-2   There is a fair amount of stress and conflict in your life, or you are emotionally needy.

-1   You were hungry, thirsty, tired or otherwise in a state of physical discomfort.

___   Total

Supportive Environment

+1   You organized your notes/resources for this person/client and kept them easily accessible.

+3   You took at least 10 minutes before this appointment to get centered and review your notes/materials.

+2   You’ve made a serious personal commitment to be all there while you were coaching/talking.

+3   Your desk, screen, and or table/desk were clear, or you had a separate place to talk/coach away from daily work.

+1   You had a phone headset. (If the conversation took place by phone.)

+1   You had a comfortable environment to talk/coach in (correct temperature, good chair, etc.).

+1   You prayed for this person/client this week.

+3   You didn’t have any calls, walk-ins or interruptions while you talked/coached.

+2   You scheduled your appointment at a time of day when you are alert and well rested.

+1   Your connection was clear and totally reliable. You aren’t using a cell phone or voice chat.

___    Total

Distraction + Supportive = ________ Final Total

(**If your final score is negative, may want to change your environment. If you are coaching professionally, the bar should be higher: if your score is less than +7, you may want to make some changes to improve your listening environment.)

Do distractions affect your ability to listen well? What could you change?

___________

Stoltzfus, Tony (2005). Leadership Coaching: The Disciplines, Skills and Heart of a Christian Coach (Kindle Locations 2662-2685).

how are your listening skills?

listening skillsThe most important skill that any people helper/developer can cultivate is to listen.  Listening to people is not a passive activity, but an active one.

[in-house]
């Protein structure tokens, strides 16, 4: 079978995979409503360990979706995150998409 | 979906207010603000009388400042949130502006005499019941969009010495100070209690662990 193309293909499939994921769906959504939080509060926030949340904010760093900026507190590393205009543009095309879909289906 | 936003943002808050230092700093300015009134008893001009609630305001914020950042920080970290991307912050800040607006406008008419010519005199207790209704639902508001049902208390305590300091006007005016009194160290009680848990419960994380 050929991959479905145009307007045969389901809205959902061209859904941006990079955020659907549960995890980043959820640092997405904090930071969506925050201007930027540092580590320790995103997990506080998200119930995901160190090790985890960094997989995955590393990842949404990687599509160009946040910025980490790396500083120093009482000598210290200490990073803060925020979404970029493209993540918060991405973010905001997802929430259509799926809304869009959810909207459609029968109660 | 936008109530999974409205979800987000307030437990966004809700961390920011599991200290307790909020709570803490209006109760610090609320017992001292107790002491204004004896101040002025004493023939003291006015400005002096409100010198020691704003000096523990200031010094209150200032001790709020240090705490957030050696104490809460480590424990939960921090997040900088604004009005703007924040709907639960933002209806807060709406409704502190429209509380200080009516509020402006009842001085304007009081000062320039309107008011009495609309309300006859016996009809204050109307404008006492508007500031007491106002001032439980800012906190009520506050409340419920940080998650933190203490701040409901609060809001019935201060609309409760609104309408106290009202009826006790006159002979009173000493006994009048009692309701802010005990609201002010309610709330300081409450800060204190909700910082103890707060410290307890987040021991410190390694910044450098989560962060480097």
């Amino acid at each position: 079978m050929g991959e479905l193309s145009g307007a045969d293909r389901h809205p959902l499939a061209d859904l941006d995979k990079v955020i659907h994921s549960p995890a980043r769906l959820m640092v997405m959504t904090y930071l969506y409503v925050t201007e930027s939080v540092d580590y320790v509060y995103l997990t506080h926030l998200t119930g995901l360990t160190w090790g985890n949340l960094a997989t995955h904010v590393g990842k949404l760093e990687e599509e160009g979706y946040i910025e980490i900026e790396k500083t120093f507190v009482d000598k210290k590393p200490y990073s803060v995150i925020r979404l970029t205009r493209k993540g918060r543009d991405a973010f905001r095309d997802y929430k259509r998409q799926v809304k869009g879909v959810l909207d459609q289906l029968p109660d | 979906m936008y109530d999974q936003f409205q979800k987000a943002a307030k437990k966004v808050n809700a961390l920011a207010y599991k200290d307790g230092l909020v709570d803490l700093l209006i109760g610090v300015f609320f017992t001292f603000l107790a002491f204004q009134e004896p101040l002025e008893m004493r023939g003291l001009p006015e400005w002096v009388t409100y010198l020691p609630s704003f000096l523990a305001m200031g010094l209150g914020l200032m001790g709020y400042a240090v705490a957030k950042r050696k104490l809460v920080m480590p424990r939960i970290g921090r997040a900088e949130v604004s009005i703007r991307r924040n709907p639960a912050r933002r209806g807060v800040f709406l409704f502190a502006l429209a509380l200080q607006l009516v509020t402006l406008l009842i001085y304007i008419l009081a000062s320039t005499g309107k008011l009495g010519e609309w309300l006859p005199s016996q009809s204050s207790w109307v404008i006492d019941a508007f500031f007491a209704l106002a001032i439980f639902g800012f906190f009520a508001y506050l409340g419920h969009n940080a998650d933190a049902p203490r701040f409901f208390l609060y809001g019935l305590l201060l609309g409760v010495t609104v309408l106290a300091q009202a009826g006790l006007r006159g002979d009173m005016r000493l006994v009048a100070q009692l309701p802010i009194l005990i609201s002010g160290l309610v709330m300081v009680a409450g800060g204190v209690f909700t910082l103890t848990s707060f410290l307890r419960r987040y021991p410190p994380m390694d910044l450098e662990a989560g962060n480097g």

Leadership is about influence. Some leaders use positional power to manipulate behavior, but true leadership is relational. Good communication strengthens relationships, and the first step to good communication is good listening.

I have spent the last few weeks in my M.A. class learning about listening. It has been convicting, challenging, and motivating. I thought I was a pretty good listener until I took time to really evaluate my normal communication tendencies against these listening skills…

Listening with full attention

Sitting calm and centered. No fidgeting. Giving eye contact. Projecting warm curiosity. No distractions.

Listening with acceptance

No judgement. No forming opinions in the back of the mind. No planning a rebuttal.

Listening for understanding

“I hear you saying…” “Can you tell me more about that?”

Listening to hear more

Truly engaged and focused. Allowing for silence; not rushing to fill the quiet spaces. Waiting. Lean in.

Listening for information

Can I learn from what they are sharing? Is there something I need to hear? Not getting defensive. Open to hear more.

One exercise I did for the class was to try to listen to someone else talk for three to five minutes without saying a word – just making good eye contact and using body language to show interest and engagement. It was SO hard to not jump in with a comment, advice, or suggestions. You might want to try this… Let me know how it goes for you!

How are your listening skills? What do you do in order to listen well?